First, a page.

US, South Korea Gear Up for War Games, Threatening Pyongyang19 August 2017 Telesur
The exercises will "further drive the situation on the Korean Peninsula into a catastrophe," North Korea says. The United States is set to launch its annual joint military exercises with South Korea Monday, a move that threatens North Korea, or the Democratic People's Republic of Korea, DPRK, as it denounced the exercises as a "rehearsal for war."
The U.S.-South Korean exercise, called Ulchi-Freedom Guardian, will be the first large-scale military exercise between the allies since the DPRK successfully tested two intercontinental ballistic missiles in July and threatened to fire intermediate range ballistic missiles close to Guam earlier this month.
The Aug. 21-31 exercises will involve 17,500 U.S. troops and 50,000 South Korean soldiers. The U.S. military describes the simulation software behind the drills as "state-of-the-art wargaming computer simulations" aimed at honing joint decision-making, planning and improving command operations. DPRK media outlet Korean Central News Agency, KCNA, warned in a brief statement that the exercises would "further drive the situation on the Korean Peninsula into a catastrophe."
“Even though no one wants it, the war can’t be stopped with any kind of force if flame sparks due to a minor incident,” it said. “The problem is that if the Second Korean War occurs, it will only be turned into a nuclear war.”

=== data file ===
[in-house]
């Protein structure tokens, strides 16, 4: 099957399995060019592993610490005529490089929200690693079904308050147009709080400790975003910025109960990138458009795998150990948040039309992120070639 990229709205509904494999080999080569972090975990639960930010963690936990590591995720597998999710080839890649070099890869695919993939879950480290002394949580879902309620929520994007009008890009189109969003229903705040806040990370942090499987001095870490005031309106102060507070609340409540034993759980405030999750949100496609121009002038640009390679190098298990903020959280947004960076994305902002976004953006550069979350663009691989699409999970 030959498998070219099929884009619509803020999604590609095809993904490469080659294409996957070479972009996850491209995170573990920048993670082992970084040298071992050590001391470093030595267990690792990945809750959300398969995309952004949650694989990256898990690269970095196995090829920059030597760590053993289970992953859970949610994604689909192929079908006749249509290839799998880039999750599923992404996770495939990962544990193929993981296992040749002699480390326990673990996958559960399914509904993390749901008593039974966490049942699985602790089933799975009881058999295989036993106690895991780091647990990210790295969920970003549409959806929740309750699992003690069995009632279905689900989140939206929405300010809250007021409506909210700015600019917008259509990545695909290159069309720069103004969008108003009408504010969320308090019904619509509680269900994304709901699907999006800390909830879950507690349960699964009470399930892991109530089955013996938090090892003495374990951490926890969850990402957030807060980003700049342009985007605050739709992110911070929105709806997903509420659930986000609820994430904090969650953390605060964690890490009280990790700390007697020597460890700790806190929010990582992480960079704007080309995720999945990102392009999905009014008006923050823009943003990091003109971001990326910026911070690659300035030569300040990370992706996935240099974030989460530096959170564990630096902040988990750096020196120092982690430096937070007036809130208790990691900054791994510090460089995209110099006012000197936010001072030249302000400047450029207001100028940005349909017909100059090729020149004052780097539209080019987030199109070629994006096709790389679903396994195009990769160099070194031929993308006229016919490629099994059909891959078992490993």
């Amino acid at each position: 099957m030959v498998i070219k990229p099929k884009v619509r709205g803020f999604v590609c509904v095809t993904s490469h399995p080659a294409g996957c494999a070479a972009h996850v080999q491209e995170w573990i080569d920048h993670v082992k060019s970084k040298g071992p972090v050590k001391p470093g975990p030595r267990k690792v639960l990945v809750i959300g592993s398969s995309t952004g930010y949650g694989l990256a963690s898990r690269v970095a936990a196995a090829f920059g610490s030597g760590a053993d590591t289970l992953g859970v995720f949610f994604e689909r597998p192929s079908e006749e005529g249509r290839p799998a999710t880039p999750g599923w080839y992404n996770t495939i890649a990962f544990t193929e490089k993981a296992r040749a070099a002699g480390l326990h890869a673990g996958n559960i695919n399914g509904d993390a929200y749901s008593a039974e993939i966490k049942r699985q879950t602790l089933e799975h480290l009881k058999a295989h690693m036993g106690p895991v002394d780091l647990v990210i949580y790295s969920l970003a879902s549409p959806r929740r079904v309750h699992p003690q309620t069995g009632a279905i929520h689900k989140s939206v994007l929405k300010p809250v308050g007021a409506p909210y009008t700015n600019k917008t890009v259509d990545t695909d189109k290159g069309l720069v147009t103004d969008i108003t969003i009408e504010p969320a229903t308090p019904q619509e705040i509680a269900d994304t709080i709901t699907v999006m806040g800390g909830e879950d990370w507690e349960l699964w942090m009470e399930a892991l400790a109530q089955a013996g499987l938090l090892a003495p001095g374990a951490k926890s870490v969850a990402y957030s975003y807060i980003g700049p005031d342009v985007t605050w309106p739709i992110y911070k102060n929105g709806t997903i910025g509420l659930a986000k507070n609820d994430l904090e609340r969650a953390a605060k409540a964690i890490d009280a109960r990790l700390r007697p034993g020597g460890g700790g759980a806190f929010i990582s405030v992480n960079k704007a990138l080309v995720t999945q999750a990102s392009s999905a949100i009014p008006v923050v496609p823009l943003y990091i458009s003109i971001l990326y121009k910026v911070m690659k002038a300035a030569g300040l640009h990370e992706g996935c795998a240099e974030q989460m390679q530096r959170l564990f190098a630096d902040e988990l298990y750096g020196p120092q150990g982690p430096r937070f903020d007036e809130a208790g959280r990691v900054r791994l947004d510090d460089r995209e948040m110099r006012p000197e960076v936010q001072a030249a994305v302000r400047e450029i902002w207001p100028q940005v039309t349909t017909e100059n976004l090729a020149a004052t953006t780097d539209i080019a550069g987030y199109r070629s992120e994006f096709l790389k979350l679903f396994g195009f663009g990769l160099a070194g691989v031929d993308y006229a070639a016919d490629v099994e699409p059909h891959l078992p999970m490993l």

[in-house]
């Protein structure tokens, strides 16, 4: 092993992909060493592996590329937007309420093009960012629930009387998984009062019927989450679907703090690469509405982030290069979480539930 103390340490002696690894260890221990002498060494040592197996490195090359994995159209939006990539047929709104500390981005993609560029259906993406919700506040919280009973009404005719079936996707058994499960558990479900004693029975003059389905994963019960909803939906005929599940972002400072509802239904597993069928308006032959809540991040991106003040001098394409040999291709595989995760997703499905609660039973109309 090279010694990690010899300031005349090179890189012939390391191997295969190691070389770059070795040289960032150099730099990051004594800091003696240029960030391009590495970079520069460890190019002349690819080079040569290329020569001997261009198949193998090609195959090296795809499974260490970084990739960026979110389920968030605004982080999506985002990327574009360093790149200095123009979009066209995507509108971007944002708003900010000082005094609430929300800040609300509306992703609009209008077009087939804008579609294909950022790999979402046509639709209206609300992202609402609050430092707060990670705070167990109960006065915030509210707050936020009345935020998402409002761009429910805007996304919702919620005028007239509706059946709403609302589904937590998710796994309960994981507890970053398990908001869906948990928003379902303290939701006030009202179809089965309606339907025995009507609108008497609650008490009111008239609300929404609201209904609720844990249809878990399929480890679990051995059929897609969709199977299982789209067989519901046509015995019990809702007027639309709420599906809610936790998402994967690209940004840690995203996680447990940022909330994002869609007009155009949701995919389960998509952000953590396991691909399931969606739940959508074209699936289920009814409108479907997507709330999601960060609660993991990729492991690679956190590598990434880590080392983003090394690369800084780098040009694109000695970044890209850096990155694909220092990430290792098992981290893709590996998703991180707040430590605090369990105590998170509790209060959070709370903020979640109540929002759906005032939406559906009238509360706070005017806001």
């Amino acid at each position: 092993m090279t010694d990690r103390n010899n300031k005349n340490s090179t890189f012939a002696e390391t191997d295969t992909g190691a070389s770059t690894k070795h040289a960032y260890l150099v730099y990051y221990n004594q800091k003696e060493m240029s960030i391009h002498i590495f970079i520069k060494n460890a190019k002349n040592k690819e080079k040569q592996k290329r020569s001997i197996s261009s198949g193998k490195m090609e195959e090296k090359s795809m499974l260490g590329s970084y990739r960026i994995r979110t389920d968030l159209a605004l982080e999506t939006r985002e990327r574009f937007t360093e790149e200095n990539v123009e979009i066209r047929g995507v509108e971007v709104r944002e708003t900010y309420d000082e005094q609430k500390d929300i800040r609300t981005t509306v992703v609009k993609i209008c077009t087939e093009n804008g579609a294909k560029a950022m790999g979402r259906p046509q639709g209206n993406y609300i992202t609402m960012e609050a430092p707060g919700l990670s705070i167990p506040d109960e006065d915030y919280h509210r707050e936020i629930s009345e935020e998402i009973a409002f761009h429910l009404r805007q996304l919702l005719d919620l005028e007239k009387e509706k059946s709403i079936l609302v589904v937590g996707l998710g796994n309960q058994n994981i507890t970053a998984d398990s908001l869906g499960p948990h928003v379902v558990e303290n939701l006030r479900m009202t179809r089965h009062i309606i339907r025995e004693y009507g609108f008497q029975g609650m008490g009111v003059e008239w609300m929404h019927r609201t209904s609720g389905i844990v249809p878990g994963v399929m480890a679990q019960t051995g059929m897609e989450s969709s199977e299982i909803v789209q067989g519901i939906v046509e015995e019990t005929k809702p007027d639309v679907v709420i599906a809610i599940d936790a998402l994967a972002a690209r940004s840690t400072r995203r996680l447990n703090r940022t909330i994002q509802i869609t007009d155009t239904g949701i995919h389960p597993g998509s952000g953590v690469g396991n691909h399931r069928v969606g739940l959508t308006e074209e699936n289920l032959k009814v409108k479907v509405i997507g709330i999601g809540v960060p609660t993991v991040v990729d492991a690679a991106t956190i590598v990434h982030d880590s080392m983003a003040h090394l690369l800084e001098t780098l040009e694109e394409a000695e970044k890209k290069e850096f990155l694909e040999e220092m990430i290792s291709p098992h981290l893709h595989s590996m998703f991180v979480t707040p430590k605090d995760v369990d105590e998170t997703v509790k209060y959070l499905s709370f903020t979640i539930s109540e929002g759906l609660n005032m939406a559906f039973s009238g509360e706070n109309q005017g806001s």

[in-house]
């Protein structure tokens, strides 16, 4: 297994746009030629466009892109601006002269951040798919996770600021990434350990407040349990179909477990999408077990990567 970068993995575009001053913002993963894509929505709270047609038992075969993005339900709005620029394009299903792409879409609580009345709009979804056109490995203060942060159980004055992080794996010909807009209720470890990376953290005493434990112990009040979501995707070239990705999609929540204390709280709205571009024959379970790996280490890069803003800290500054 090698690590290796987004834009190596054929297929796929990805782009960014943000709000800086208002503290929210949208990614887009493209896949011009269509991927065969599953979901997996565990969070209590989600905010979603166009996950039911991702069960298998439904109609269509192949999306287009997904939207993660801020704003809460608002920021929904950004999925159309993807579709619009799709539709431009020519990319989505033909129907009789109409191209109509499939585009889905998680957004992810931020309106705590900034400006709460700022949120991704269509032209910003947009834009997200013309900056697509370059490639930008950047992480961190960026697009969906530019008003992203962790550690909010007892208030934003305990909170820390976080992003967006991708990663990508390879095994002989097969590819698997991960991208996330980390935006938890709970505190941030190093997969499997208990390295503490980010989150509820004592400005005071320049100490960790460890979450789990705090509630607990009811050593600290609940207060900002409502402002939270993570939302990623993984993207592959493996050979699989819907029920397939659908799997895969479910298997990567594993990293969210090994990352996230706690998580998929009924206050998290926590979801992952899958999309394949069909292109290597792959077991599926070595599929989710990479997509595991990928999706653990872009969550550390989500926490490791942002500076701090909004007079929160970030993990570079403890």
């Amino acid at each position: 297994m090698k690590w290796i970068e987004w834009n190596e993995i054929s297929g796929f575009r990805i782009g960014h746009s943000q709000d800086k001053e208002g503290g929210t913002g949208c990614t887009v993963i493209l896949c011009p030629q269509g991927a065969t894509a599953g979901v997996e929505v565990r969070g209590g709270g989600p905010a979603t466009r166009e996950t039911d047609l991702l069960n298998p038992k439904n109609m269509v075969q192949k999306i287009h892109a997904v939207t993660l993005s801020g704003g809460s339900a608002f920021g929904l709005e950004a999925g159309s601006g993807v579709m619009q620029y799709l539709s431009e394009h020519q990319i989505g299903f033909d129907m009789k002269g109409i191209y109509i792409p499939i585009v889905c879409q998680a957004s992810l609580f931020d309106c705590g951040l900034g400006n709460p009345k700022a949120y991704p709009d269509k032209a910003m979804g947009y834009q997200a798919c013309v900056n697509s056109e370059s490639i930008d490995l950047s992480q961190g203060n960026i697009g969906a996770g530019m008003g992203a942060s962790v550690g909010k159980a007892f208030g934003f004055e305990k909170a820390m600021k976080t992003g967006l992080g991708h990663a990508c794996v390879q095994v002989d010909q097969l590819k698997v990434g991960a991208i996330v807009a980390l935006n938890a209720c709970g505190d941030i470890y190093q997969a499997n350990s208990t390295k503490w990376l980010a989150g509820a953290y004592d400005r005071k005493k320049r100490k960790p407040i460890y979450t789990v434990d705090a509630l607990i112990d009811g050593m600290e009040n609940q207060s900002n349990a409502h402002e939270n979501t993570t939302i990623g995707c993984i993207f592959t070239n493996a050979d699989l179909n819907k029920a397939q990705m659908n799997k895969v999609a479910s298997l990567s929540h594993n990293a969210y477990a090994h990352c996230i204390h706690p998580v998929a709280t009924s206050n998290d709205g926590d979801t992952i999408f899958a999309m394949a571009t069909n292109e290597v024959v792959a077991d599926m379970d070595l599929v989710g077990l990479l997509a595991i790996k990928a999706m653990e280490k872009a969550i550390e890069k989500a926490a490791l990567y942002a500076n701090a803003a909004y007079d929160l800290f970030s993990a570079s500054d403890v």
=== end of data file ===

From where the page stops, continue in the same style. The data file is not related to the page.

Washington began ratcheting up threats against the DPRK after it achieved rapid progress in developing nuclear weapons and missiles capable of reaching the U.S. mainland. U.S. President Donald Trump warned that the DPRK would face "fire and fury" if it threatened the United States. In response, the DPRK threatened to fire missiles towards the U.S. Pacific island territory of Guam. The DPRK later said it was holding off the plan, while it waited to see what Washington would do next.
There are calls in both the United States and South Korea to pause or downsize the joint military exercises to reduce current tensions. Some hope it will potentially curb conflict with Pyongyang.
David Wright, a U.S. analyst from the Union of Concerned Scientists, said in an emailed statement that the United States should “postpone or significantly restructure” the exercises to reduce the risk of military confrontation. “Smart military planning means ensuring that exercises do not inflame an already tense situation,” Wright said.
Russia and China, the DPRK's main ally and trading partner, have also urged the United States and South Korea to scrap the drills. However, Washington has not backed down. "My advice to our leadership is that we not dial back our exercises," said Joseph Dunford, chairman of the U.S. Joint Chiefs of Staff on Thursday in Beijing. "The exercises are very important to maintaining the ability of the alliance to defend itself."
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